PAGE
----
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In this famously provocative cornerstone of feminist literature, Susan Griffin explores the identification of women with the earth both as sustenance for humanity and as victim of male rage. Starting from Plato’s fateful division of the world into spirit and matter, her analysis of how patriarchal Western philosophy and religion have used language and science to bolster their power over both women and nature is brilliant and persuasive, coming alive in poetic prose.
Griffin draws on an astonishing range of sourcesfrom timbering manuals to medical texts to Scripture and classical literaturein showing how destructive has been the impulse to disembody the human soul, and how the long separated might once more be rejoined. Poet Adrienne Rich calls Woman and Nature “perhaps the most extraordinary nonfiction work to have merged from the matrix of contemporary female consciousnessa fusion of patriarchal science, ecology, female history and feminism, written by a poet who has created a new form for her vision The book has the impact of a great film or a fresco; yet it is intimately personal, touching to the quick of woman’s experience.”
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About the Author
Susan Griffin has won dozens of awards for her work as a feminist, poet, writer, essayist, playwright, and filmmaker.
Read an Excerpt
Woman and Nature
The Roaring Inside Her
By Susan Griffin
OPEN ROAD INTEGRATED MEDIACopyright © 1978 Susan Griffin
All rights reserved.
It is decided that matter is transitory and illusory like the shadows on a wall cast by firelight; that we dwell in a cave, in the cave of our flesh, which is also matter, also illusory; it is decided that what is real is outside the cave, in a light brighter than we can imagine, that matter traps us in darkness. That the idea of matter existed before matter and is more perfect, ideal.
Sic transit, how quickly pass, gloria mundi, the glories of this world, it is said.
Matter is transitory and illusory, it is said. This world is an allegory for the next. The moon is an image of the Church, which reflects Divine Light. The wind is an image of the Spirit. The sapphire resembles the number eleven, which has transgressed ten, the number of the commandments. Therefore the number eleven stands for sin.
It is decided that matter is passive and inert, and that all motion originates from outside matter.
That the soul is the cause of all movement in matter and that the soul was created by God: that all other movement proceeds from violent contact with other moving matter, which was first moved by God. That the spheres in perpetual movement are moved by the winds of heaven, which are moved by God, that all movement proceeds from God.
That matter is only a potential for form or a potential for movement.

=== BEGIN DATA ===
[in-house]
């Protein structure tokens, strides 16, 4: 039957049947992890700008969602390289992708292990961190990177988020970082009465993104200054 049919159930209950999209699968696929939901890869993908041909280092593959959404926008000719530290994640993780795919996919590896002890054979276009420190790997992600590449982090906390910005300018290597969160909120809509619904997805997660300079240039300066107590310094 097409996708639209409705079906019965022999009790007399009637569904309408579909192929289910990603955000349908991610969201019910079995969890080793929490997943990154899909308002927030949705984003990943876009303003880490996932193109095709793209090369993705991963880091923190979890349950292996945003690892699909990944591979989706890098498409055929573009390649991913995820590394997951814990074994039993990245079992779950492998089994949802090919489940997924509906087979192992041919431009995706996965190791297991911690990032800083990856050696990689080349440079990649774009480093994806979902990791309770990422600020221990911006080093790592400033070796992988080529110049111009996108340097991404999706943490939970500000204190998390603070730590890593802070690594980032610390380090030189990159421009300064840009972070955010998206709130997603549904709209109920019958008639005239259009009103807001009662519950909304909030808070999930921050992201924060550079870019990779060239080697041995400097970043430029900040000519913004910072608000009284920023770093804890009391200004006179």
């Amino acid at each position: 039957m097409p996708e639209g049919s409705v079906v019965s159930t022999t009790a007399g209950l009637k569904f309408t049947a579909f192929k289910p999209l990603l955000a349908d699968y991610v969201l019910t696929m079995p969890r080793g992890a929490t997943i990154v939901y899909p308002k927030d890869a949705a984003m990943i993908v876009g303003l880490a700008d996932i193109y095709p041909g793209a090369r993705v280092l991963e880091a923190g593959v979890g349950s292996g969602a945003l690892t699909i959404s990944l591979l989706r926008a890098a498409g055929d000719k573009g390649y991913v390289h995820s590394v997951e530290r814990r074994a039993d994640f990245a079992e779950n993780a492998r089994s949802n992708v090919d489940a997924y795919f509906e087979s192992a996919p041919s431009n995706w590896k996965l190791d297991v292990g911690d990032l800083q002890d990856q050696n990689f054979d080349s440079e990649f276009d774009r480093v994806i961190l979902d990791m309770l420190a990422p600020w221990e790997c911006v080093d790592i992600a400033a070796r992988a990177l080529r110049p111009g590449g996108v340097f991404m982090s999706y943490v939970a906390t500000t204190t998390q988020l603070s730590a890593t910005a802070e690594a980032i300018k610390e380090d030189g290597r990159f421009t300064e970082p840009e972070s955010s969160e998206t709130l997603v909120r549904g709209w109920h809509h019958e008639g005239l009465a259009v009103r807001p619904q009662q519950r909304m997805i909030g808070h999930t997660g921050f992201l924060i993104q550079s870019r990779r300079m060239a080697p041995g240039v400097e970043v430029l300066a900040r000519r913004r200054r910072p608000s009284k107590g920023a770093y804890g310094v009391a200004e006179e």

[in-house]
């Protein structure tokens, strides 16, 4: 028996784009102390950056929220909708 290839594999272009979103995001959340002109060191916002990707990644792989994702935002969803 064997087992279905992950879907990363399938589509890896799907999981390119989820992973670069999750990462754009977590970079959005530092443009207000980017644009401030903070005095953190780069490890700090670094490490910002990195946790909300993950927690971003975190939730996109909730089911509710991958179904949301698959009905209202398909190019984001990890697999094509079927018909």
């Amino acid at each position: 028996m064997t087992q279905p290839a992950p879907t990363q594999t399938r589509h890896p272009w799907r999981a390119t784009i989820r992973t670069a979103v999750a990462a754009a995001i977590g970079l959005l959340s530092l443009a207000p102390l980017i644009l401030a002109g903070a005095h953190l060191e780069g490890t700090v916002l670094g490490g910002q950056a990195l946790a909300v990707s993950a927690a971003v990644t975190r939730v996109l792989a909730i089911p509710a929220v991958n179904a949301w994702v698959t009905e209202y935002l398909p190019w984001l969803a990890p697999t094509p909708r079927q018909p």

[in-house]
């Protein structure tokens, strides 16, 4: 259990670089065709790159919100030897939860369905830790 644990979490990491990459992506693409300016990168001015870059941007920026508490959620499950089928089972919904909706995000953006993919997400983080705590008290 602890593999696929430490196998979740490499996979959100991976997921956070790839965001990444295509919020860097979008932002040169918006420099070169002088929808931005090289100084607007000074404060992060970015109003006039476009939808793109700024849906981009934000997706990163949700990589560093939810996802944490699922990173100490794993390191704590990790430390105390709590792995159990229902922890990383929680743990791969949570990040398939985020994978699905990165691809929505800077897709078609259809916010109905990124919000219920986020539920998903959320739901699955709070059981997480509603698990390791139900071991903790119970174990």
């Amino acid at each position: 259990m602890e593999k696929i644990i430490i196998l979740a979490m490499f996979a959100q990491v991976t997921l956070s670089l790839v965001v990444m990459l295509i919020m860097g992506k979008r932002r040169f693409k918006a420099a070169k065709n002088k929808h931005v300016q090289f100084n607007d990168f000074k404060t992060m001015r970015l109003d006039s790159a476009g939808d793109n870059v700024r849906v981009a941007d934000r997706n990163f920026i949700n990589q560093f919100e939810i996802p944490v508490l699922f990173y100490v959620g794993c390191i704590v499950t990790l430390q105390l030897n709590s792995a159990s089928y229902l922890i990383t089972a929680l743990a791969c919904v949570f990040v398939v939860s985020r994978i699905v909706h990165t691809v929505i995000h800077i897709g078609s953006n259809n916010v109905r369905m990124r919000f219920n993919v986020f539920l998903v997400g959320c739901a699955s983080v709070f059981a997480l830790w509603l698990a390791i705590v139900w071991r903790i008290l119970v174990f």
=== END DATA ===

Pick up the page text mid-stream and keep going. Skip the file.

It is decided that the nature of woman is passive, that she is a vessel waiting to be filled.
It is decided that the existence of God can be proved by reason and that reason exists to apprehend God and Nature.
God is unchangeable, it is said. Logos is a quality of God created in man by God and it is eternal. The soul existed before the body and will live after it.
"And I do not know how long anything I touch by a bodily sense will exist," the words of a saint read, "as, for instance, this sky and this land, and whatever other bodies I perceive in them. But seven and three are ten and not only now but always ... therefore ... this incorruptible truth of numbers is common to me and anyone at all who reasons."
And it is stated elsewhere that Genesis cannot be understood without a mastery of mathematics.
"He who does not know mathematics cannot know any of the other sciences," it is said again, and it is decided that all truth can be found in mathematics, that the true explanation is mathematics and fact merely evidence.
That there are three degrees of abstraction, each leading to higher truths. The scientist peels away uniqueness, revealing category; the mathematician peels away sensual fact, revealing number; the metaphysician peels away even number and reveals the fruit of pure being.
It is put forward that science might be able to prolong life for longer periods than might be accomplished by nature. And it is predicted:
that machines for navigation can
be made without rowers so that the
largest ships on rivers or seas will
by a single man be propelled with
greater velocity than if they were
full of men
that cars can be made to move with
out the aid of animals at an un
that flying machines can be con
that such things can be
made without limit
It is decided that vision takes place because of a ray of light emanating from the eye to the thing perceived.
It is decided that God is primordial light, shining in the darkness of first matter, giving it substantial being. It is decided that geometrical optics holds the key to all understanding.